Land surface drying and its feedback to surface air temperature

Currently, I am working on understanding the spatiotemporal distribution of land surface drying and its temperature feedback. When does the land surface get drier and impact surface air temperature? Can we find consistency across different regions?

More later.

Duan, S. Q., Findell, K. L., Fueglistaler, S. A. The spatiotemporal distribution of land surface drying and its temperature feedback, GRL, submitted.

Temperature distribution change

 

 

 

 

 

 

 

 

Duan, S. Q., Findell, K. L., Wright, J. S. Three regimes of temperature distribution change over dry land, moist land, and oceanic surfaces, GRL, 47, e2020GL090997. https://doi.org/10.1029/2020GL090997

Previous studies report that extreme temperature events will occur more often and become more extreme in the future, yet there is no consensus on how much this increased likelihood of extreme heat events is due to a shift of temperature distribution mean or a changed temperature distribution shape. We found that summertime local temperature distribution changes can be summarized into three regimes according to surface properties: dry land exhibits a shift of the entire distribution with pronounced warming in the mean; moist land shows a smaller change in the mean compared with dry land but features an elongated upper tail relative to the mean; oceanic surface shows a smaller shift in the mean relative to land surface, with no significant elongation of the upper tail. The elongated upper tail over moist land indicates an amplified warming of extreme hot days. This amplified extreme warming over moist land is compounded on top of the land-ocean contrast in mean warming, and is related to suppressed evaporation and associated land surface feedbacks.

NewFig1_summer_annotband1_random1.png

Mean warming:

 

Land warms more than the ocean;

Dry land warms more than moist land.

Extreme-relative-to-mean warming:

 

Moist land in tropics/subtropics features amplified warming in the extreme relative to the mean, indicating an elongated upper tail.

On using stable water isotope (HDO) to constrain convection

 

 

 

 

 

 

 

 

 

Here in our study, we simulate HDO in a bulk plume model of cumulus convection, and test the sensitivity of HDO to three convective parameters: entrainment/detrainment rate, raindrop re-evaporation fraction, and the distance of the raindrop fall/get-lofted before its re-evaporation. 

 
 

However, we find that at a given relative humidity, the possible range of HDO is small: its range is comparable to both the measurement uncertainty of tropical mean profile and the structural uncertainty of a single-column model. Therefore, we conclude that the mean tropical HDO profile is unlikely to add information about free tropospheric convective processes in a bulk-plume framework that cannot already be learned from relative humidity alone. Our message is, if we want to explore physics using water isotope, free tropospheric convection is not a good place to apply--apply it for tracing water sources for the topical tropopause layer and/or the boundary layer instead.

 

 

Duan, S. Q., Wright, J. S., & Romps, D. M. (2018). On the utility (or futility) of using stable water isotopes to constrain the bulk properties of tropical convection. Journal of Advances in Modeling Earth Systems, 10. https://doi.org/10.1002/2017MS001074

Stable water isotope has a property that heavy isotopes preferably stay in the condensed phase during phase change. This phenomenon is called fractionation. Due to the property of fractionation, water isotope can track water history, and can potentially serve as proxies for physics that we cannot directly measure.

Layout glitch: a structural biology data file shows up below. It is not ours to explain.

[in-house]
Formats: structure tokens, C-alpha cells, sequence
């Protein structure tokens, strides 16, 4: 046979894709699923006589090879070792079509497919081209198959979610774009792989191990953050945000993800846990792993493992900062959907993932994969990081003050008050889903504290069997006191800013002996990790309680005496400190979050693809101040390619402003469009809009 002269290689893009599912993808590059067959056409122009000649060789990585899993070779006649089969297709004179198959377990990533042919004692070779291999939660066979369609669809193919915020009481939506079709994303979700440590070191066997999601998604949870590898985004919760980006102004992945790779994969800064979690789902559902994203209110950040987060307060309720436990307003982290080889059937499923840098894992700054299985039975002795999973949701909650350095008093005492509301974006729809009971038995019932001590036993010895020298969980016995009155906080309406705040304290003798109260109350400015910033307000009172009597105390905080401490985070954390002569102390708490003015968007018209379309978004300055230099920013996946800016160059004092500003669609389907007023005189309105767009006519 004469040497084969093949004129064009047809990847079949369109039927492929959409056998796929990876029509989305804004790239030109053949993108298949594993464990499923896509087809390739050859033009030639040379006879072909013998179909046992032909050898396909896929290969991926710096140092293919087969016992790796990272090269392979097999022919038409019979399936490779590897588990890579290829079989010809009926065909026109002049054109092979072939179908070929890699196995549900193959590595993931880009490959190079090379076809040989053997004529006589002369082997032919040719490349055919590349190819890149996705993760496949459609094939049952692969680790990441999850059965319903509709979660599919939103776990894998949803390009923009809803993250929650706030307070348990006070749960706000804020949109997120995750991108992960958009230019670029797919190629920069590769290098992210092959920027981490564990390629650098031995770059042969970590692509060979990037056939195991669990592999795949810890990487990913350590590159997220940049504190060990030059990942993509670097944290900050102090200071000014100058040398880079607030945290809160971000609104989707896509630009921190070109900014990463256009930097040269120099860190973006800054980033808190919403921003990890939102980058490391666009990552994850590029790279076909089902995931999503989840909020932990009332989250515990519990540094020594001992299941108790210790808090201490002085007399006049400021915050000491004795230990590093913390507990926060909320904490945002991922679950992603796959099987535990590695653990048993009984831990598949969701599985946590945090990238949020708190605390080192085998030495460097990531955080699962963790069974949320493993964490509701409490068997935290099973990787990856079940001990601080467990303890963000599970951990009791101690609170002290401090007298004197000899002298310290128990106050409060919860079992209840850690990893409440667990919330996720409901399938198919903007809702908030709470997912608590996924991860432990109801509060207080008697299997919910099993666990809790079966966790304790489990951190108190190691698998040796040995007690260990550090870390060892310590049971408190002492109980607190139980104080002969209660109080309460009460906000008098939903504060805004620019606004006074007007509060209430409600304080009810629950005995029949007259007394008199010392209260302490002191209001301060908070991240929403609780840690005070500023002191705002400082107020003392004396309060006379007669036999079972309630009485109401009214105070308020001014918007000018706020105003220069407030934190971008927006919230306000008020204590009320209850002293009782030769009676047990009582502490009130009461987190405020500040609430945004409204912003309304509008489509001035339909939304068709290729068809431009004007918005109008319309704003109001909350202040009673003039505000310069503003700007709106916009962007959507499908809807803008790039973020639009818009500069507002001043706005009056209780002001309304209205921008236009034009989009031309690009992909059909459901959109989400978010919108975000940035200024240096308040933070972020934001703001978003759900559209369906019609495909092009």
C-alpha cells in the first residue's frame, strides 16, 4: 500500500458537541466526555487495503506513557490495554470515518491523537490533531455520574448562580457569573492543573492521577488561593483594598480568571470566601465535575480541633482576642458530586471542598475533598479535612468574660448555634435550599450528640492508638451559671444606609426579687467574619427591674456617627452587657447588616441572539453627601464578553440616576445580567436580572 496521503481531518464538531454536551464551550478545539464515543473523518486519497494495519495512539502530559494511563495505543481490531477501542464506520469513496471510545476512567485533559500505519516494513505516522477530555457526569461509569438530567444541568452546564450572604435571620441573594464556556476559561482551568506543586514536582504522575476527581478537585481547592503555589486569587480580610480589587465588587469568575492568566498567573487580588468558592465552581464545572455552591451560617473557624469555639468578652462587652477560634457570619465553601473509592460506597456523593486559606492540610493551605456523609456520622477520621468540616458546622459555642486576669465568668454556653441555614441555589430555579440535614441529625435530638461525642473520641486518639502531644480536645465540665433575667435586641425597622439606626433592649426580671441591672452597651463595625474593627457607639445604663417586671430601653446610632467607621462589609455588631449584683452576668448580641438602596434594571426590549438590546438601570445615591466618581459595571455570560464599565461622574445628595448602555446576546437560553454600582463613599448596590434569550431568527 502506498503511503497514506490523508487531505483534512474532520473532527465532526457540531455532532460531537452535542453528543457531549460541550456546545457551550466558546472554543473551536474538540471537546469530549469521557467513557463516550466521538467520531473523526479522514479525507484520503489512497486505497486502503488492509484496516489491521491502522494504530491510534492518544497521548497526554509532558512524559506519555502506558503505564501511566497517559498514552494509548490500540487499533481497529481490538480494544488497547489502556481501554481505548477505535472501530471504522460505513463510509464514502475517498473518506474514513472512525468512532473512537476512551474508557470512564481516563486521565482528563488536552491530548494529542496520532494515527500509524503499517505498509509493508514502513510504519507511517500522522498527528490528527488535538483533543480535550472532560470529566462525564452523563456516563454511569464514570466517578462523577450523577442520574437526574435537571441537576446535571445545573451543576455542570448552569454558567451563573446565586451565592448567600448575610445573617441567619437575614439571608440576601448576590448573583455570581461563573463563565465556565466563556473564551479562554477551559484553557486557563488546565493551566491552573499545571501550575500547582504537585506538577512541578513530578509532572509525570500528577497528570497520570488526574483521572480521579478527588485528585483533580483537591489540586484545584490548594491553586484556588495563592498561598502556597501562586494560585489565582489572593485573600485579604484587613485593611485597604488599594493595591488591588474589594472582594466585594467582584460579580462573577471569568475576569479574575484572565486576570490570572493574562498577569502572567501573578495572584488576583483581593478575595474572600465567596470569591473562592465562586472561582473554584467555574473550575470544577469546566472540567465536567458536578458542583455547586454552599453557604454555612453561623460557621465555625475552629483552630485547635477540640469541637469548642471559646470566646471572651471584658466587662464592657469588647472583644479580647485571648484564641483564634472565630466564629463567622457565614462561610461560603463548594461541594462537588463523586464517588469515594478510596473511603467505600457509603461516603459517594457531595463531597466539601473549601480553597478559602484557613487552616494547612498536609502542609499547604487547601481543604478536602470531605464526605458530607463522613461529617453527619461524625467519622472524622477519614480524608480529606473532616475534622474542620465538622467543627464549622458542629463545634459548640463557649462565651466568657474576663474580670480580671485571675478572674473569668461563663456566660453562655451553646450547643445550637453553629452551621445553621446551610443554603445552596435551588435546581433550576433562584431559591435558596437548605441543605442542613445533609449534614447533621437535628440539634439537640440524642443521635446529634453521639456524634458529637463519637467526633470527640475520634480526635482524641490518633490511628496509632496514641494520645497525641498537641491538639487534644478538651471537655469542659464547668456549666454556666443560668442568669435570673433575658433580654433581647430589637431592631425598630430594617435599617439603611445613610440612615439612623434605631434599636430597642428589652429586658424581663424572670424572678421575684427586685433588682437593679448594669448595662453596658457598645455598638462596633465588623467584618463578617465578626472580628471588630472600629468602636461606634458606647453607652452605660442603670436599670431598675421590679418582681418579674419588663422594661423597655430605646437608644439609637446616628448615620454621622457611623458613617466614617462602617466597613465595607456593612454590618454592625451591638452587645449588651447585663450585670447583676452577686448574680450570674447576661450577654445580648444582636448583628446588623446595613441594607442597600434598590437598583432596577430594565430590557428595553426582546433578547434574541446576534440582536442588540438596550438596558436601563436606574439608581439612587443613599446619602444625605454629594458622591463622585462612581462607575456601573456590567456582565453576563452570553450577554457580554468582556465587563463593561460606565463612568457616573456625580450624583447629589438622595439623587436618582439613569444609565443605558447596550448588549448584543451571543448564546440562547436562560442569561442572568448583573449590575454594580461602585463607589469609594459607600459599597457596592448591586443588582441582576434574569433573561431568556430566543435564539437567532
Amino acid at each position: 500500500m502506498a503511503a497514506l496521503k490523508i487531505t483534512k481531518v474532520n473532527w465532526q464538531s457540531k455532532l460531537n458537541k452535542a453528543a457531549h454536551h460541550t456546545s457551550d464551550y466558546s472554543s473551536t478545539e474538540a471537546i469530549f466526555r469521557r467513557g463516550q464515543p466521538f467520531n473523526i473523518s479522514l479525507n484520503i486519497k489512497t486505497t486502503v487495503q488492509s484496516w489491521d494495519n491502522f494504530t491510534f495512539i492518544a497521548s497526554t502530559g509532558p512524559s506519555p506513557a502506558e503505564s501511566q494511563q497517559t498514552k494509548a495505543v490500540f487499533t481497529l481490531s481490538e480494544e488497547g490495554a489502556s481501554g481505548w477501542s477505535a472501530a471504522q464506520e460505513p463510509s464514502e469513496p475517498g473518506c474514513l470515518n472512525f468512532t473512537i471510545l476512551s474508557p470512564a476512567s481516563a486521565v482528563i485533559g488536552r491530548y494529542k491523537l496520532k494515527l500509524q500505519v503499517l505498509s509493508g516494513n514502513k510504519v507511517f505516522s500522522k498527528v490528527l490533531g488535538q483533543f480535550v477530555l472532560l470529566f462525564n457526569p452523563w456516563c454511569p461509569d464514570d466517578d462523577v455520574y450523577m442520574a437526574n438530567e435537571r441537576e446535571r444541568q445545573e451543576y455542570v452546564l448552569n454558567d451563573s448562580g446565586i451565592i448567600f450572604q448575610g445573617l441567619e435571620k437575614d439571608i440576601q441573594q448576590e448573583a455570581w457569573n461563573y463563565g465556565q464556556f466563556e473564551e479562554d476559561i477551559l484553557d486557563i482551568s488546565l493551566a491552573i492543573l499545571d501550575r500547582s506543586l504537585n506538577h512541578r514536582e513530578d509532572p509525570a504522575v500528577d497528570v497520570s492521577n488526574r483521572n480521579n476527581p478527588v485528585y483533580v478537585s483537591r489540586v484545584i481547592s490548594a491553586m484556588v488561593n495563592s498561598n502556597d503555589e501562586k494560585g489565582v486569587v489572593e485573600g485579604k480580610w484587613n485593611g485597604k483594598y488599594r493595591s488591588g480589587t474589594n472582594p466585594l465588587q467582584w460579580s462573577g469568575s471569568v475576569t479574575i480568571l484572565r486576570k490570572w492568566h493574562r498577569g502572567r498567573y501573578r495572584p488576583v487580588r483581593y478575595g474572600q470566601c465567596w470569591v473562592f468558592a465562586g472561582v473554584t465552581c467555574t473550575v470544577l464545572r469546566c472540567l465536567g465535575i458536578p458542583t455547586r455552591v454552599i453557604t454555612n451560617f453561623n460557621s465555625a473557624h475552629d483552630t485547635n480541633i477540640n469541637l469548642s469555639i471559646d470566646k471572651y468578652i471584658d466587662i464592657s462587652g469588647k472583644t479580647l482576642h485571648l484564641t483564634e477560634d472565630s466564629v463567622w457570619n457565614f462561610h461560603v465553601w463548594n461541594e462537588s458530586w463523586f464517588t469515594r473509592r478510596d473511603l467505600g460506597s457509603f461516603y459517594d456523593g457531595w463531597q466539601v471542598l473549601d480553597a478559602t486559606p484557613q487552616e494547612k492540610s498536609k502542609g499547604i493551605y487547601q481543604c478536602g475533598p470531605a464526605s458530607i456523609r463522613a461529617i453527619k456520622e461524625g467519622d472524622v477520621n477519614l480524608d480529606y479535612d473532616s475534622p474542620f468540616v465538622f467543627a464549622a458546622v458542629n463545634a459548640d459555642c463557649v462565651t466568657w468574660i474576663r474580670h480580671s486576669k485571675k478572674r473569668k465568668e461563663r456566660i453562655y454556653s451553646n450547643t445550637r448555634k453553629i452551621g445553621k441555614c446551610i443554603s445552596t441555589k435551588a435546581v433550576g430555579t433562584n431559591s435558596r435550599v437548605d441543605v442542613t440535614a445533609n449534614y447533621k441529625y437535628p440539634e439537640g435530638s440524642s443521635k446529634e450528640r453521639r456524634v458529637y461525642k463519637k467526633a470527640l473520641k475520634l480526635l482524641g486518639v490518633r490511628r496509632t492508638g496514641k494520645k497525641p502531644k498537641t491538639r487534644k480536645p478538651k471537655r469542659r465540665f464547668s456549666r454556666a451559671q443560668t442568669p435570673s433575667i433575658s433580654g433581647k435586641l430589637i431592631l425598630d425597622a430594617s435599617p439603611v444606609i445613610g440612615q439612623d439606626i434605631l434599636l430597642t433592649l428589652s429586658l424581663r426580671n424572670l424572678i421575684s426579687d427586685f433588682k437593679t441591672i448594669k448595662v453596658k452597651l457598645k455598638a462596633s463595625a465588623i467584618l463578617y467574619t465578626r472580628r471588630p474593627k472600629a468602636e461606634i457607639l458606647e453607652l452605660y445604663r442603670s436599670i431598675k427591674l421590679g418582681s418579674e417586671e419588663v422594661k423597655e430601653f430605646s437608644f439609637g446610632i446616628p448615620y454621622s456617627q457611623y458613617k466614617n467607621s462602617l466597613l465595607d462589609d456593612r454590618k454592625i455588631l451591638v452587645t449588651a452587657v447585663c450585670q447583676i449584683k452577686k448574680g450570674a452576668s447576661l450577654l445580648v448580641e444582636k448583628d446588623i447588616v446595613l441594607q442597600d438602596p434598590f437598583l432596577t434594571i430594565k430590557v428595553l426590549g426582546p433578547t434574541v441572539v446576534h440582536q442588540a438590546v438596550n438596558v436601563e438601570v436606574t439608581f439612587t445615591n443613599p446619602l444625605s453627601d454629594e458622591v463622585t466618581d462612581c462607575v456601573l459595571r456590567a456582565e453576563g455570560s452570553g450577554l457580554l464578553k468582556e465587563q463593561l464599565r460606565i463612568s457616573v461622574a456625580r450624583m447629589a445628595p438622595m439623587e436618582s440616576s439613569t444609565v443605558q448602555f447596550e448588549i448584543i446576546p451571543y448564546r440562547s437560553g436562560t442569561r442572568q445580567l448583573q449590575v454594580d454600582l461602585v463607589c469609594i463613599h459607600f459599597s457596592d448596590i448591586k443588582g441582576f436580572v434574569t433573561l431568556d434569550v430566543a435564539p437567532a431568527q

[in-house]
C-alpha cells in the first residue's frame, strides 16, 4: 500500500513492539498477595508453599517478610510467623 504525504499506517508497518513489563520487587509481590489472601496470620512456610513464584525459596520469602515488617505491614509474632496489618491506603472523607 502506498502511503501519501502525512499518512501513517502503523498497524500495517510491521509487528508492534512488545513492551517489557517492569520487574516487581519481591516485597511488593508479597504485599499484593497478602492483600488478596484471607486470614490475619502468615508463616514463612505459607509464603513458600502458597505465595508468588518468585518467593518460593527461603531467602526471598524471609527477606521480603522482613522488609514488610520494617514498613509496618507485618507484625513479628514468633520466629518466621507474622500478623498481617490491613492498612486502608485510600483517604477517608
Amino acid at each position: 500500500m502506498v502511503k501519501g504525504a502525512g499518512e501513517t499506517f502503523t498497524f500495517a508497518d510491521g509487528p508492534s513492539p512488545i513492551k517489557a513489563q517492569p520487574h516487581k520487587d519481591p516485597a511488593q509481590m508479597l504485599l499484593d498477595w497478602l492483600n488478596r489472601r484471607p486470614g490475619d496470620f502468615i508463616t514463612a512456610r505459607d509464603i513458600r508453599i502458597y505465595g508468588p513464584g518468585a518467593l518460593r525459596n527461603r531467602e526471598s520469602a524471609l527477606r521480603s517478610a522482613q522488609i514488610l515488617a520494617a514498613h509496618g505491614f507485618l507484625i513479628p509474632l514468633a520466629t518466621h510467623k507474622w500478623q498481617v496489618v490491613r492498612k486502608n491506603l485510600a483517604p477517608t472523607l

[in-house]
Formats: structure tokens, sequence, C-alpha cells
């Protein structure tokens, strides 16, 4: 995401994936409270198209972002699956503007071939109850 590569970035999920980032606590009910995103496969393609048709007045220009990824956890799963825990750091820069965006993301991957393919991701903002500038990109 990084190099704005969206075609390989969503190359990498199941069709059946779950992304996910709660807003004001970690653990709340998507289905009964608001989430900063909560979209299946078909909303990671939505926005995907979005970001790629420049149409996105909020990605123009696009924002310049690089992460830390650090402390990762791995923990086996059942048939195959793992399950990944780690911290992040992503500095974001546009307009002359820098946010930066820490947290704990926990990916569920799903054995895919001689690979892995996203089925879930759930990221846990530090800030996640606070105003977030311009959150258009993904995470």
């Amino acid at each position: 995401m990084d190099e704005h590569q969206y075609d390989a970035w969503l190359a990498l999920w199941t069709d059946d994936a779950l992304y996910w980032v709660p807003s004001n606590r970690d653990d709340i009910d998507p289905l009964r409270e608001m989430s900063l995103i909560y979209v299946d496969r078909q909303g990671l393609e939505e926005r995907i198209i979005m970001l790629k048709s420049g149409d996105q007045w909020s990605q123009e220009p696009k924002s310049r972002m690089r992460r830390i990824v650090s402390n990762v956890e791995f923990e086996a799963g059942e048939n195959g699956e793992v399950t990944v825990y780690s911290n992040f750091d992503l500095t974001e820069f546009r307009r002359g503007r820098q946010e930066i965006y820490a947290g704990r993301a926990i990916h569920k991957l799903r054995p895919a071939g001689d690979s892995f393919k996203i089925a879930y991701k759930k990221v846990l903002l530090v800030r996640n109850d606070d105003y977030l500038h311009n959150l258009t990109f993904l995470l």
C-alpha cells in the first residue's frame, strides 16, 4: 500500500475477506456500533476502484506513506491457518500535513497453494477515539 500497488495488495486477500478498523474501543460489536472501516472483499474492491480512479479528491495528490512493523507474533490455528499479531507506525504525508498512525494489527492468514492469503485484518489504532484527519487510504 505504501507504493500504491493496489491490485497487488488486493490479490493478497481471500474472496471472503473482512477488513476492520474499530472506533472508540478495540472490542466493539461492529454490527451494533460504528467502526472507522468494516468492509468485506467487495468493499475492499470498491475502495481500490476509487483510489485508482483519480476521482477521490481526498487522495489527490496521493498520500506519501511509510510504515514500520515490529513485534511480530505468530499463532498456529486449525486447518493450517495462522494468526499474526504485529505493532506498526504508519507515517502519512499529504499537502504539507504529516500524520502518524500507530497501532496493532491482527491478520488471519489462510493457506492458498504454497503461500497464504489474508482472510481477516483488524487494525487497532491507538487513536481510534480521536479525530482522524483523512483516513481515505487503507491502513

In the recent decade, people are proposing that water isotopes are promising to add constraints on convective physics which are hard to measure and simulate. Satellite measurements of water isotopes and isotope-enabled numerical models are also more developed to lend people better tools to make further explorations. 

IsotopeTrack.001.jpeg
Figure1.jpg

Sketch of our bulk-plume model of the tropical atmosphere. q and q' denote the mass fractions of H2O and HDO.

Figure3_Percentile.jpg

𝞭D (HDO) profiles at a given RH value from our model solutions with three free parameters (entrainmet rate, reevaporation fraction and evaporation distance) ranging in their plausible ranges. The colors show the cumulative distribution function of 𝞭D for the subset solutions with that RH value. 

Past projects:

Rapid intensification of tropical cyclones and potentially related environmental factors

 
Using the IBTrACS dataset, we explored the statistics of tropical cyclones (TCs) in six basins recorded by different TC observation centres. We examine the time series of rapid (6-hr) and sustained-rapid (24-hr) intensification (an increase of max-sustained wind above a threshold) of TCs in different basins. 
The variance of RI trend among different data centres for a basin is large. Trends among different basins are not consistent neither. We have also interpolated several environmental factors including wind shear, mid-tropospheric humidity, thermodynamic efficiency and so on using JRA-55 reanalysis data to the TC records. We planed to refine the results by using daily reanalysis data for interpolation and calculating environment variables for enclosed TC area with a few different TC radii, but it was then interrupted by other projects.
 
 
 
 
 
 
 
Duan, S. Q. and Wright, J. S.: Variations of rapid and sustained-rapid intensification of tropical cyclones in a changing climate, end up as a conference presentation.
 
Using complex network method to construct the global monsoon system. 
Y. W. Wang, J. S. Wright and S. Q. Duan: A network analysis of the global monsoon system in observations, reanalyses and CMIP5 simulations, end up as a conference presentation.
 
RIFrac_6basins.001.jpeg